New, proposed rules restrict college access
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Debate on recent and proposed changes to higher education in North Carolina are heating up. Though not directly related to LGBT issues, if you’re LGBT and want to attend any of North Carolina’s 58 community colleges or 17 constituent institutions of the University of North Carolina you might want to pay attention; after all, LGBT people aren’t the only folks targeted by government-sanctioned discrimination.
Last week, North Carolina’s community college system passed a new regulation that would allow college officials to bar admission to any person who is deemed to pose an “articulable, imminent and significant threat.”
The Watauga Democrat reports:
Exactly what constitutes a threat will be determined in the coming months.
The policy amendment, in the works since last August, was solidified Friday by a vote of the State Board of Community Colleges.
The policy states that boards of trustees can adopt policies that refuse admission to protect the health or safety of the applicant or other individuals.
Colleges that cite the policy must provide detailed facts supporting the decision, the time period their decision will be applicable and the conditions that would allow the refused person to be admitted.
An appeals process also must be available.
The editorial board of UNC student newspaper, The Daily Tar Heel, is having none of it.
“Sometimes even the best intentions can have serious drawbacks,” the board writes, noting that labeling an applicant as a threat based on benign mental disabilities could put the community college system in violation of federal anti-discrimination laws and under threat of civil liabilities.
They further note: “This decision was passed just two weeks after the Jan. 8 shooting in Arizona in which the suspect, Jared Loughner, appears to have been mentally unstable. The amendment had undergone a public hearing and commentary before the Arizona shootings occurred, but we hope the vote to make it a rule was not a knee-jerk reaction to that event.”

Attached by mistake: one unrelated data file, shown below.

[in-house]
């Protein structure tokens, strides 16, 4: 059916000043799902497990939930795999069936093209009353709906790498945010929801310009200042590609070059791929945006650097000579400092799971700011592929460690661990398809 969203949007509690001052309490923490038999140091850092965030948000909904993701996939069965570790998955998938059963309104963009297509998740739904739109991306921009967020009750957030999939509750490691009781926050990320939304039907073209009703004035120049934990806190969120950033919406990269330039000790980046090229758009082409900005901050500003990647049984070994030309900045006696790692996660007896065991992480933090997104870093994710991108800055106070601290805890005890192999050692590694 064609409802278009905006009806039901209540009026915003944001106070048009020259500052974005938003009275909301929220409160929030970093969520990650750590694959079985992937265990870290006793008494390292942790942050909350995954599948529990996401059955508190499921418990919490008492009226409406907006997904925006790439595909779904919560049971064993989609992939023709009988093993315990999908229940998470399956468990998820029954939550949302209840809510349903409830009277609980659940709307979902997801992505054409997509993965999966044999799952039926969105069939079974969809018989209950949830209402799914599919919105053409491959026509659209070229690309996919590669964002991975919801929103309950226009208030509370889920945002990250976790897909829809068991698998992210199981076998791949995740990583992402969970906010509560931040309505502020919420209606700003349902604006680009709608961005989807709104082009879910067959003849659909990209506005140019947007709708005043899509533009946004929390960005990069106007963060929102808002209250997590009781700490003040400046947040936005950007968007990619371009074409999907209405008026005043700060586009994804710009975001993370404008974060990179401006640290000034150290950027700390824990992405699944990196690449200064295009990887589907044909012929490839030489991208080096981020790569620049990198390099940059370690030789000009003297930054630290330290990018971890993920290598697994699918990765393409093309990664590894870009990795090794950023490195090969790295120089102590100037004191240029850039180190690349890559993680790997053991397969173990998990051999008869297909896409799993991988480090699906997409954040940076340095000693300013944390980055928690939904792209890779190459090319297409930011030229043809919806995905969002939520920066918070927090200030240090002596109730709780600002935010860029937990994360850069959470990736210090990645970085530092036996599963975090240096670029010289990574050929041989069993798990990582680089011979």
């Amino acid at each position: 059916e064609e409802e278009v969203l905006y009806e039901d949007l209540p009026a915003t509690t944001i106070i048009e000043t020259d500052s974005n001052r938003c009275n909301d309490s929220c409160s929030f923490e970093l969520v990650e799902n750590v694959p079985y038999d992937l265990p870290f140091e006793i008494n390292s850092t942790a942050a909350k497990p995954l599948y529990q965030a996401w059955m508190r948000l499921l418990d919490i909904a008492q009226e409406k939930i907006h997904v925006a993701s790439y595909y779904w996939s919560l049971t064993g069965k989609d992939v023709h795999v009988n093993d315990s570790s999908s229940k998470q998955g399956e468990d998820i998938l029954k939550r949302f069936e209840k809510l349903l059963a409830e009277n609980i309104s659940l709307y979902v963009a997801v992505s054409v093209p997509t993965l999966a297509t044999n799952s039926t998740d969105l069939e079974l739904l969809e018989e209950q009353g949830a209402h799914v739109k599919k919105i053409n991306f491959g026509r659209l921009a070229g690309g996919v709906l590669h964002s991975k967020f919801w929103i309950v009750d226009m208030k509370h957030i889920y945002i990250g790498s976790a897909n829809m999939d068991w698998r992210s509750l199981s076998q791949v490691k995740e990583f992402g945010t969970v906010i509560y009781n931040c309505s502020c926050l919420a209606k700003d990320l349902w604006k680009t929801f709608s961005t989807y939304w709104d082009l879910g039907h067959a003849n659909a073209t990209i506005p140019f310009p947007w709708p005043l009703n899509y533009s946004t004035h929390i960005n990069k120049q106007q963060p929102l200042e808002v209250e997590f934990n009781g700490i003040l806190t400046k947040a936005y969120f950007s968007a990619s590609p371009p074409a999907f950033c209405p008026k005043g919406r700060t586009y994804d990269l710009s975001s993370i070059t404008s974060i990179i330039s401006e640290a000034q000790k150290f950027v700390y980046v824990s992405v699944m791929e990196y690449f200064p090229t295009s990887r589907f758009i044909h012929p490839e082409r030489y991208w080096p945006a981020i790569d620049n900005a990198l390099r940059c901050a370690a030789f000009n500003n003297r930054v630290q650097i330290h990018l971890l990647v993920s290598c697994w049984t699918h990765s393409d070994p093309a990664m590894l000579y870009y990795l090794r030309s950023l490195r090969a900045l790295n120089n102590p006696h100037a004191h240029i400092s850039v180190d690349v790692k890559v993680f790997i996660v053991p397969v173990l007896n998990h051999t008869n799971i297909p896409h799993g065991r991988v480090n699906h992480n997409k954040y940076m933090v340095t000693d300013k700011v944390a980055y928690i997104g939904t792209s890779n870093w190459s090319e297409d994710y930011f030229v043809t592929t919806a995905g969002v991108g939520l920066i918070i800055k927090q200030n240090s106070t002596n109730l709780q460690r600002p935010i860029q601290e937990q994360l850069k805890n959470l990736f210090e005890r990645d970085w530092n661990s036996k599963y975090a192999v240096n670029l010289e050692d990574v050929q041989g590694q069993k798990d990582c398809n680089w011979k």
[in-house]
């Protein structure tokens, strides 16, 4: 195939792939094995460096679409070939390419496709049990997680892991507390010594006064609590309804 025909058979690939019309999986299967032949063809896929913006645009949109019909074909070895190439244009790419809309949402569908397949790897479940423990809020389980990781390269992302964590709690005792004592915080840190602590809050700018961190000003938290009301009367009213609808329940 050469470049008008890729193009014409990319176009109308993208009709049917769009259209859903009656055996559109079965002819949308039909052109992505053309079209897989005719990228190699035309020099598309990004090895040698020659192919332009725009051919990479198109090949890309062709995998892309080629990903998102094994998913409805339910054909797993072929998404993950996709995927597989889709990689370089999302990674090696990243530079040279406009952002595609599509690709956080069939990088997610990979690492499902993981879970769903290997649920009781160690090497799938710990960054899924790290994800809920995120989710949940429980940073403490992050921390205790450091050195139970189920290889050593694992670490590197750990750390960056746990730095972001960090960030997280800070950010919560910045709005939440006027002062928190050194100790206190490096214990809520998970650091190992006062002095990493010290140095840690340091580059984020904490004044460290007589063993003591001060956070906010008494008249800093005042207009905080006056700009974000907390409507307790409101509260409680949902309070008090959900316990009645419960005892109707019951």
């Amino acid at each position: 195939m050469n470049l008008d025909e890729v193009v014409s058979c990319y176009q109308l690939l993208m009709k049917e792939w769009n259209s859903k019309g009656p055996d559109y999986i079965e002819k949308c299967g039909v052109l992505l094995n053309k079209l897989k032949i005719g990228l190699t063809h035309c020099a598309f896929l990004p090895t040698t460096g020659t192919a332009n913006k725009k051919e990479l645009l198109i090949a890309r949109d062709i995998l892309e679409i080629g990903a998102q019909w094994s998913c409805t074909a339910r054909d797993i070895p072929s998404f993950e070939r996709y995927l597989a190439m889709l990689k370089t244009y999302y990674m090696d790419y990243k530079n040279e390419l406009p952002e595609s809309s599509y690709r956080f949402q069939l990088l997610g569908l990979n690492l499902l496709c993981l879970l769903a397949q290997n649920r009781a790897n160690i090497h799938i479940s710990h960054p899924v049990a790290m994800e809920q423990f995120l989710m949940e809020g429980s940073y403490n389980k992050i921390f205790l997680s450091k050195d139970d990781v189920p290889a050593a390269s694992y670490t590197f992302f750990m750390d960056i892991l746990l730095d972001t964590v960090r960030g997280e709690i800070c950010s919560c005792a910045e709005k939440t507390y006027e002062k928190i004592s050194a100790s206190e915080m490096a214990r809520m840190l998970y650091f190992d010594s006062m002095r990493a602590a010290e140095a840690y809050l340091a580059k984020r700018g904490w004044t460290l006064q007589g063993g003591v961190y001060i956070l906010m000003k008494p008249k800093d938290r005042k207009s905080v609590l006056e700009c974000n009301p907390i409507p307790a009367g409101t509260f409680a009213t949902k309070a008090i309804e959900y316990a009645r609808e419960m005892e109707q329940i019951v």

The rule goes into effect on April 1.
On the legislative front, North Carolina lawmakers introduced today a bill to deny undocumented immigrants admittance to state community colleges and UNC System institutions. Sponsored by Onslow County Republican George Cleveland, the House legislation would allow those undocumented immigrants already enrolled to finish their programs. It would not apply to undocumented immigrant youth in public secondary schools who are taking courses at community colleges or UNC System institutions as part of a joint-study program. The bill is co-sponsored by nine Republicans, including anti-LGBT Forsyth County Rep. Larry Brown, who made news last fall and this month for a series of anti-gay comments.
“Education is being attacked everywhere, from the increase in tuition, reduction in budgets, layoffs of professors, fewer funds for schools, to preventing students without papers from fulfilling their dreams. It’s a battle that we will get through together,” Viridiana Martinez, a member of NC DREAM Team, told Spanish-language news agency Efe according to a wire report published by Fox News.
The North Carolina Community College board decided late last year to admit undocumented immigrants. They pay out-of-state rates. The move to restrict access to higher education has already taken a foothold in neighboring states, advocates say.
“There are other neighboring states like Georgia and South Carolina that already do not accept undocumented students. We don’t want that to happen here, and so today we’re also starting an education campaign so that the community can become acquainted with the issue,” grassroots coordinator Hector Vacar of Action NC told Efe.
Photo Credit: Lordcolus, via Flickr. Licensed under Creative Commons.
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About the author: Matt Comer is the editor of QNotes, first hired to serve in the role in October 2007. He can be reached via email at firstname.lastname@example.org or via phone at 704-531-9988, ext. 202. Follow him online at facebook.com/matthew.mh.comer or at twitter.com/themattcomer.